Science Fair Project Encyclopedia
The Riding Pony was developed in the United Kingdom, and was such a success that it is now bred all over the world. They are excellent show ponies, and are classes based on the height and type, hunter classes, side-saddle and in hand classes.
The breed is an extremely elegant animal, more like a small horse than a pony. It has a small head and small, neat ears. They are compact, with sloping shoulders and a narrow front. Their feet are tough and they possess strong limbs. They are well-propotioned with comfortable gaits and free-flowing movement.
The ponies are very calm and willing, making them great ponies for children. They are docile and kind, with an affectionate nature.
There are three types:
- The show pony: super-elegant minature show hack with pony features
- The show hunter: similar to the show pony, but with more substance
- The working hunter: stockier, and more workmanlike
Children's ponies in Britain were mainly of the native breeds, and were used for riding and hunting. When pony classes began in the early 1920s, breeders began crossing Welsh and Dartmoor ponies with small Thoroughbreds and Arabians. From the 1930s into the 1950s, Arabian blood was again introduced to improve stamina and refinement, which included one of the most influential sires, Naseel. The result was an elegant, but small, animal that is now seen in the show ring.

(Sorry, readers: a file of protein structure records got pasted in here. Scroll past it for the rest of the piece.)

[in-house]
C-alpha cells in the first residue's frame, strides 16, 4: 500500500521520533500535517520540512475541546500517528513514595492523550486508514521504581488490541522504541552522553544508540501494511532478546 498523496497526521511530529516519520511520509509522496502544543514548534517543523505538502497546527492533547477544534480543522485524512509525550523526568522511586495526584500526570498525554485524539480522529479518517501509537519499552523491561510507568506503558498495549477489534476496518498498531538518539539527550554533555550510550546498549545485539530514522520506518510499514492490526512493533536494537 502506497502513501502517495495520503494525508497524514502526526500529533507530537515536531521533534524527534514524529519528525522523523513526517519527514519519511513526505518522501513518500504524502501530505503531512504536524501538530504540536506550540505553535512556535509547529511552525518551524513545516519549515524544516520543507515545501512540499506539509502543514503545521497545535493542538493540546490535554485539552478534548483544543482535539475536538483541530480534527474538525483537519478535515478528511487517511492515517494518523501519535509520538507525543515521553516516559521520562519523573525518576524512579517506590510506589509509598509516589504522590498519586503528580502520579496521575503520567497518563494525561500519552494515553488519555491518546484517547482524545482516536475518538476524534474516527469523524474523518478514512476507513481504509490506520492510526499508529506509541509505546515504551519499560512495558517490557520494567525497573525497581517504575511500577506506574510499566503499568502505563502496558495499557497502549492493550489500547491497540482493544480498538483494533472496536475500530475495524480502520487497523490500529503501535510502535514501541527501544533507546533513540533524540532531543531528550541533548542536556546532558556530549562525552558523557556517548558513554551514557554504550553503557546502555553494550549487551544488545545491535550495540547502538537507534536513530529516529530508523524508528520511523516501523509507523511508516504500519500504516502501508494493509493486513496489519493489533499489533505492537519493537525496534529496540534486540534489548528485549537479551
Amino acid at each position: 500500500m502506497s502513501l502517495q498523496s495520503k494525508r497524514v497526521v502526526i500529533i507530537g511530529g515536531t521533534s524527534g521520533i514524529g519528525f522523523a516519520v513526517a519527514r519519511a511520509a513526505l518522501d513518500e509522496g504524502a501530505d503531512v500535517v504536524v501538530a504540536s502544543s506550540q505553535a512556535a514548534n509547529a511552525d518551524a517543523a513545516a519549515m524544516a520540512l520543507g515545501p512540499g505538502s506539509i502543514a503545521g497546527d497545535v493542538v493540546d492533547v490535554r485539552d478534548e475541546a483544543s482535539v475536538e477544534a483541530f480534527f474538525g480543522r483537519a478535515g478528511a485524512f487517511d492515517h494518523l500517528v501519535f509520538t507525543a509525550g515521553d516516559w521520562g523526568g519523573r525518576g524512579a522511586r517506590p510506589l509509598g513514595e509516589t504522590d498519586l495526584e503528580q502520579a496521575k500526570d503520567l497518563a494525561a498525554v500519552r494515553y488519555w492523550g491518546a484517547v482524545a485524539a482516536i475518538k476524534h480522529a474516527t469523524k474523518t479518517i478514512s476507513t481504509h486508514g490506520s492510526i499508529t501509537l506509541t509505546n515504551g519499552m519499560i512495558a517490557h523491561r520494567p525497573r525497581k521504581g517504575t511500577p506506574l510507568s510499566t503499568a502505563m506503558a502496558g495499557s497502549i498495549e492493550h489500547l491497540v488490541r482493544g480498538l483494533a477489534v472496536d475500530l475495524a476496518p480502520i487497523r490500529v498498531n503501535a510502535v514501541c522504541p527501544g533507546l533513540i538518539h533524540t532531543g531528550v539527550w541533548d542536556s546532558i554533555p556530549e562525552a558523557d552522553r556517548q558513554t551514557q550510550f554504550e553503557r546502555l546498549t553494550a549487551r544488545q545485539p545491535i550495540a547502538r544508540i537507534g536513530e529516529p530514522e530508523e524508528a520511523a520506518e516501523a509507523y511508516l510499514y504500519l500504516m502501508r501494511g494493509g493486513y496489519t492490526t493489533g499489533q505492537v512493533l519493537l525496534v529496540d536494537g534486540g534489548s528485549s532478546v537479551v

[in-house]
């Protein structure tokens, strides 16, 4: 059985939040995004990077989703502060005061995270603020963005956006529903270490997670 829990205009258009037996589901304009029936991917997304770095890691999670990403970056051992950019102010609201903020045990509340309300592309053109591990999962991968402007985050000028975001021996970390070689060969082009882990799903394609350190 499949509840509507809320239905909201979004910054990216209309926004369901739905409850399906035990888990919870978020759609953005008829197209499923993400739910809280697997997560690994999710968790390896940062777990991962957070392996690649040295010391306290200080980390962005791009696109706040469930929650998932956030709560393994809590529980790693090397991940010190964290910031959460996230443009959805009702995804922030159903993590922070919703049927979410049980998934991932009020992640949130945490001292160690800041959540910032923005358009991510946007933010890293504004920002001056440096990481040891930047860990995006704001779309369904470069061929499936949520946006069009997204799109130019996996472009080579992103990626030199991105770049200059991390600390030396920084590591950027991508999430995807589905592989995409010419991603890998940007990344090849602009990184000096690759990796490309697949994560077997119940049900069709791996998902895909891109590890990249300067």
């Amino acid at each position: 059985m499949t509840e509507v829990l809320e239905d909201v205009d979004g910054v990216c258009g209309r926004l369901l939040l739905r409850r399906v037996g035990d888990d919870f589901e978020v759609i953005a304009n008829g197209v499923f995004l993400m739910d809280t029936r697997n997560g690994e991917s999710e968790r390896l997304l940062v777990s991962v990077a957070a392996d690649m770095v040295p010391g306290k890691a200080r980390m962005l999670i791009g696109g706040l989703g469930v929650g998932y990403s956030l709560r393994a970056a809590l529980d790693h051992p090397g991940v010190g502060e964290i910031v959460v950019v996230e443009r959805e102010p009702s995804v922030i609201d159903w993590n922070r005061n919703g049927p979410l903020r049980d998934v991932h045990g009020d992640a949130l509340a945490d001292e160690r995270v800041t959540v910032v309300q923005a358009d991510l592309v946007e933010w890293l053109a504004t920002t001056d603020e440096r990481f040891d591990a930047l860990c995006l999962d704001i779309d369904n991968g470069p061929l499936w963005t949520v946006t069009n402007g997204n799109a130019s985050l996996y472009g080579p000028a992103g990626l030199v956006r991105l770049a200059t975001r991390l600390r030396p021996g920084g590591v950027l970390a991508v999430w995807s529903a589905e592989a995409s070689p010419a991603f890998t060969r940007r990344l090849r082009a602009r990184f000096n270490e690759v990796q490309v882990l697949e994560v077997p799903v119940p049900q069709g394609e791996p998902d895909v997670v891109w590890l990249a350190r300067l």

In 1893, The Polo Pony Stud Book was formed, encouraging the breeding of fine riding and polo ponies. By 1899, there were over 100 stallions and 600 mares registered, almost half of which were native ponies. The society chaged its name in 1903 to Polo Pony and Riding Pony Stud book, and again in 1913 to the National Pony Society. Over the years, the native breeds formed their own societies, and the NPS became dedicated to the British Riding Pony. Since 1994, foreign-bred ponies were placed on a separate register.
In America, the Pony of the Americas developed in the 1950s, while in France, the Poney Francais de Selle (which was bred similarily to the British Riding Pony) developed in the 1970s. The French version is more of a useful all-around pony club type, and less refined.
Since the 1950s, the Riding Pony has been exproted across the world. In Britain, the NPS runs many classes for Riding Ponies, but it is the British Show Pony Society and Ponies UK that hold the greatest number of shows.
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